(Figure collection, there is also a notebook made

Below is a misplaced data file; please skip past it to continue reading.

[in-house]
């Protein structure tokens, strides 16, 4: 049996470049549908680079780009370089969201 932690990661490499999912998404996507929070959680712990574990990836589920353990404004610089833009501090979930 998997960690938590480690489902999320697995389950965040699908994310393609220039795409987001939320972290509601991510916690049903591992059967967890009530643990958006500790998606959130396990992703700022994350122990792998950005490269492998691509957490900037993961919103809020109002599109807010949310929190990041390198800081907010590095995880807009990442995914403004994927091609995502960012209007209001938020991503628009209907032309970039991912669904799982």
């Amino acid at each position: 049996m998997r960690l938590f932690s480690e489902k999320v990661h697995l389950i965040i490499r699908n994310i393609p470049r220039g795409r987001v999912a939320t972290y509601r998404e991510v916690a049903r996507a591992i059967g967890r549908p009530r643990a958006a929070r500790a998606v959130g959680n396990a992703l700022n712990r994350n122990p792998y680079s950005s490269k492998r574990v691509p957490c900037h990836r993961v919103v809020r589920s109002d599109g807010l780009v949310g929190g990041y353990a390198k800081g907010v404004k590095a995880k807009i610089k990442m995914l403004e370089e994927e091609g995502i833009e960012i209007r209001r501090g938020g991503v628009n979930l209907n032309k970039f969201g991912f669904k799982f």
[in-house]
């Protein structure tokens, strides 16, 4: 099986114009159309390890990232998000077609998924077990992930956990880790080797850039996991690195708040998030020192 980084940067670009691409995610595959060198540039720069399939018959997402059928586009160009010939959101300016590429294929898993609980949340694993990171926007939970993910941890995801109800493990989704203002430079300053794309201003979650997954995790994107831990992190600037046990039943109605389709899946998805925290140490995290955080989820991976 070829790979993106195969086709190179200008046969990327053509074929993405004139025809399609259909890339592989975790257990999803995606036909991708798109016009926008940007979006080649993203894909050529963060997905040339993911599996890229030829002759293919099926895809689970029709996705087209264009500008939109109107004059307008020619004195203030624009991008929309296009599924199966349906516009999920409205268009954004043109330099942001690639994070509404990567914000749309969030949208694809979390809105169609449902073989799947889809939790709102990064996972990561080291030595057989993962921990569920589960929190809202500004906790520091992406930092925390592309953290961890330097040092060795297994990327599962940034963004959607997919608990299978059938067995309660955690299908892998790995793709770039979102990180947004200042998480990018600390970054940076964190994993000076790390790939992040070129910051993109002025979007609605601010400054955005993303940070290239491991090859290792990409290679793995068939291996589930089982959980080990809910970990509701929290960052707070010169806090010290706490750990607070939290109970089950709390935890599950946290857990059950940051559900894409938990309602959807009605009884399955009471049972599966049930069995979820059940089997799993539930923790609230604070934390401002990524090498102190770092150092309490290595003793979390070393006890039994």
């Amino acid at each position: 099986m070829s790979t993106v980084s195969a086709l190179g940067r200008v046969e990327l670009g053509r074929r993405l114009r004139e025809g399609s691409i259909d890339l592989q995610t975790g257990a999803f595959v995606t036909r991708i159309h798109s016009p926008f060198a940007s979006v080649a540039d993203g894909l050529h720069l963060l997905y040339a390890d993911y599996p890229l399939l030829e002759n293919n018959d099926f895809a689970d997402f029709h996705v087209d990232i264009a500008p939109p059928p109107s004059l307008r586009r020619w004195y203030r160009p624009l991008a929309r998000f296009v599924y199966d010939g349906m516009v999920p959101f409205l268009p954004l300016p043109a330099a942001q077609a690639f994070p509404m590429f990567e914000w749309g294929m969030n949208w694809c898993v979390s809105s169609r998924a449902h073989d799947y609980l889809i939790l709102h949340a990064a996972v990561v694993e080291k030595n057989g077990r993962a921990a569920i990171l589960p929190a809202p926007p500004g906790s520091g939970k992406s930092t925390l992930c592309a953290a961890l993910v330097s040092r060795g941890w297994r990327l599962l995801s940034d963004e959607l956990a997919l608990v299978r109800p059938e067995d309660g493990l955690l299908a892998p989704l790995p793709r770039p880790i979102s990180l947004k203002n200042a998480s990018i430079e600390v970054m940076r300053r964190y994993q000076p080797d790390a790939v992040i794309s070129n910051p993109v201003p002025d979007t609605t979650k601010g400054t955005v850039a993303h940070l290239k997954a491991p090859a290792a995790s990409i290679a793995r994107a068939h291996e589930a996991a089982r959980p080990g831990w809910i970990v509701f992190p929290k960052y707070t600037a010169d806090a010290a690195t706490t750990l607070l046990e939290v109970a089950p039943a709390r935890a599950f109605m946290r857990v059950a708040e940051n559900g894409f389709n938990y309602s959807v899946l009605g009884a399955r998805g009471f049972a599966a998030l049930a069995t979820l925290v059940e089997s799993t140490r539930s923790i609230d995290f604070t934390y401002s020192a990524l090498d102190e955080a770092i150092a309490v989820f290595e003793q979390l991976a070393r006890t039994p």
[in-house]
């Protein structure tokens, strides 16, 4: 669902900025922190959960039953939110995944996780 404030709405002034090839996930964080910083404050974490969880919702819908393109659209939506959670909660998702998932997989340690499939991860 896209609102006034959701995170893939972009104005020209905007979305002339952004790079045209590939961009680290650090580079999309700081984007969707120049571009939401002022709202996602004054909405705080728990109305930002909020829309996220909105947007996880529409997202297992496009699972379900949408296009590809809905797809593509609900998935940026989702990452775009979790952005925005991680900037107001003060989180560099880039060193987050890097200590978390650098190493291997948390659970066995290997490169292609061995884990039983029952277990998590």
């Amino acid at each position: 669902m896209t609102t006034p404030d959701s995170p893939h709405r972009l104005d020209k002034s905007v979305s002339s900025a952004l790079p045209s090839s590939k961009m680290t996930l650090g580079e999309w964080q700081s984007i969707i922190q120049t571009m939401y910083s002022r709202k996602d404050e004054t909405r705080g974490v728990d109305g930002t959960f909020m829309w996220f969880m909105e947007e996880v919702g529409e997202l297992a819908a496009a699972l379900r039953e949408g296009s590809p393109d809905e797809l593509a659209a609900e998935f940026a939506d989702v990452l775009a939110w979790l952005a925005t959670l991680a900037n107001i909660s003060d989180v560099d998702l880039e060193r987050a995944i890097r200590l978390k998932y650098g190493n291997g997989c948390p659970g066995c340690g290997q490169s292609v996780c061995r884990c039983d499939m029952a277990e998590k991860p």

(Figure 1. Death mask of William Burke, sourced from the University of Edinburgh Anatomical Museum image collection courtesy of Malcolm Maccallum) William Burke was publicly hanged on the 28th of January 1829 and the story describing the events leading to his death has remained infamous to this day. Burke lived in a lodging house owned by William Hare and his wife and whilst there, bore witness to the death of a fellow lodger. With the increasing growth in the field of anatomy and high demand for corpses, Burke and his landlord Hare decided to sell the lodger’s body for 7 pounds and 10 shillings to Dr Robert Knox, a private anatomy teacher in Edinburgh. Impressed by the ease of earning such an impressive sum, the two men went on to murder at least 16 people, selling their bodies to Knox. Targeting isolated individuals, they remained undetected until another lodger, after discovering the body of a woman named Docherty in the Hare’s house, reported them to the police. Hare went free in return for providing evidence against Burke , whilst Burke was condemned to death by hanging and was publicly anatomised.   In this paper, I will demonstrate that our fascination with criminals continues to capture the public imagination, even in contemporary society. I shall then, using Burke’s case, explore the defining characteristics of the notorious criminal through comparisons with two other societal figures: the celebrity and the saint.  The University of Edinburgh’s Anatomical Museum holds several items relating to Burke’s case. Amongst these are Burke’s life and death masks and endocranial cast, created for use in the study of phrenology. This pseudoscience was based on the belief that the shape of the head and skull could reveal information about the personality of an individual. The masks of criminals were compared to those of morally good or successful individuals in an attempt to explain their difference. Now, centuries later, after the debunking of this myth, these masks have become haunting souvenirs of the individuals behind criminal actions. In the collection, there is also a notebook made from Burke’s skin – one of several items allegedly made from Burke’s body, including a tobacco pouch and tanned pieces of skin upon which were printed portraits of Burke and Hare.   The popularity of the case of Burke and Hare was monumental with an estimated 25,000 people in attendance at Burke’s hanging.  Due to the fear that crowds would steal or destroy it, his body was not taken to the anatomy hall until the following day. As we no longer practice capital punishment in the UK, least of all public anatomisation or the creation of souvenirs from criminal bodies, it may be supposed that such morbid fascination with criminals and their bodies has dissipated. However, the abundance of popular crime and medical dramas and documentaries shown on television today would seem to suggest that although the way in which we satisfy our fascination with criminals has changed, it has nevertheless persisted through time. This calls into question the status of such individuals in society, a figure that as I will argue, draws parallels from both the celebrity and the saint.   Notorious Criminals and Celebrities  The extent to which we may liken notorious criminals, such as Burke, to celebrities depends on two things: firstly, how the concept of celebrity is defined, and secondly, whether only individuals of merit can have celebrity status. I shall address these considerations consecutively.   The concept of celebrity is tied to capitalist ideology, or at the very least the consumerist ideals which define it. Morgan, for instance, defines the celebrity as ‘a known individual who has become a marketable commodity’ (Morgan, 98). If we accept this definition, celebrities are mass produced commodities of consumer capitalism. This characterisation may make it difficult to apply the concept of celebrity to individuals who predate capitalism. However, this is not to say that a likeness may not be drawn between the celebrities of today and historical figures of recognition. Burke’s case sits on the cusp of the origin of consumer capitalism, however the goods which were produced using the skin from his corpse suggest a commodification of public figures which very much resonates with capitalist ideology. The criminal may also be consumed more abstractly ‘visually, audibly, through the written word’ (Penfold-Mounce, 251). Consistent with the capitalist reading, Penfold-Mounce describes the ways in which we, the public, consume a notorious criminal as ‘tourist-like tendencies’ (255).  The capitalist interpretation of celebrity is also closely tied with media coverage. As Rojek notes: ‘No celebrity now acquires public recognition without the assistance of cultural intermediaries who operate to stage-manage celebrity presence in the eyes of the public’ (10). In Burke’s time, there was not the mass media we have today, but nevertheless, newspapers published articles on key trials and hangings. Furthermore, the vast numbers in attendance at Burke’s hanging is evidence that the public were largely familiar with the case despite the extensive media coverage we may think necessary to propel him to infamy.  Although we can draw parallels between notorious criminals and celebrities, what seems to distinguish the criminal are their immoral actions. However, Rojek argues that both glamourous individuals (associated with favourable public recognition) and notorious individuals (associated with unfavourable public recognition), can both fall into the category of celebrity (10). Rojek, therefore, argues that what distinguishes a celebrity is their cultural impact, not the moral value of their actions. Infamous criminals may therefore be considered celebrities. This comparison illuminates the seeming incongruity between the condemnation of a criminal’s actions in society and our fascination with them, as well as the fame which the individual achieves as a result. Thus, the notorious criminal, like the celebrity figure, is in this sense dehumanised. This distance created between the criminal and ordinary people allows society to behave in ways that would otherwise be deemed unacceptable, particularly if one knew the perpetrator or their victims on a personal level.  The comparison with celebrities accommodates for, but does not explain the reason for our fascination with notorious criminals and their immoral actions. I shall now discuss this key characteristic through a comparison to saints.    Notorious Criminals and Saints   The comparison of notorious criminals to saints may seem counterintuitive – however, both define an identity based on transgressive actions. The saint transcends the bounds of human capability through moral action. Consequently, the saint not only obtains favourable public recognition, but also acquires god-like status. The notorious criminal, conversely, transgresses through immoral action and is often thought of as evil or even the devil incarnate.  This comparison extends beyond a capitalist reading of our fascination with criminals. As Kleinberg states: the ‘market that the saint acts in is not the market of material goods; it is the market of symbolic goods’ (395). The cultural signs of a saint are the miracles he produces that denote spiritual contact. The criminal produces miracle-like signs, in the form of atrocities, which point to a connection with the sacrilegious. This is not to say that we must view our fascination through a religious lens, although much discourse around criminal action may be tied to religious discourse. The criminal may also transgress in a secular, moral sense or simply violate our societal mores. An individual may be transgressive in multiple ways which is clearly illustrated by the death mask of 14-year-old murderer John Any Bird Bell. Considered one of the most shocking at the University of Edinburgh, the mask of the teenage murderer, described as ‘baby faced’, represents an individual who not only transgressed the moral code of his society, confounded preconceptions of childhood innocence by committing murder at such an early age (Kaufman, 507).  The comparison between saints and notorious criminals also captures the distinct link between the transgressive individual and the importance given to their physical body. Relics of saints are commonly collected and are often thought to have spiritual status or therapeutic abilities. Correspondingly, ancient beliefs suppose that the body of a criminal corpse has curative or lucky powers. This relationship is further illustrated in a secular form by the life and death masks created to be used in phrenology. This reveals a second form of dehumanisation that antecedes our continuing fascination with notorious criminals: the criminal viewed as transgressive of human capability. This attitude is shown clearly in today’s crime documentaries, where often it is concluded that any unhappiness in the lives of a criminal is insufficient to cause their actions, and thus an explanation of how they could commit such crimes must be either spiritual or medical (bodily).    Concluding Remarks  This paper is far from exhaustive in its description of our fascination with the figure of the notorious criminal. However, through likening these individuals to celebrities and saints, I have shown that two kinds of dehumanising attitudes create an image of the notorious criminal as something sub-human, a commodity to be consumed. These views, in turn, make criminals into a spectacle and mask the hypocritical public response which, given our attitudes and behaviours would be considered deeply offensive were the individual seen as our equal.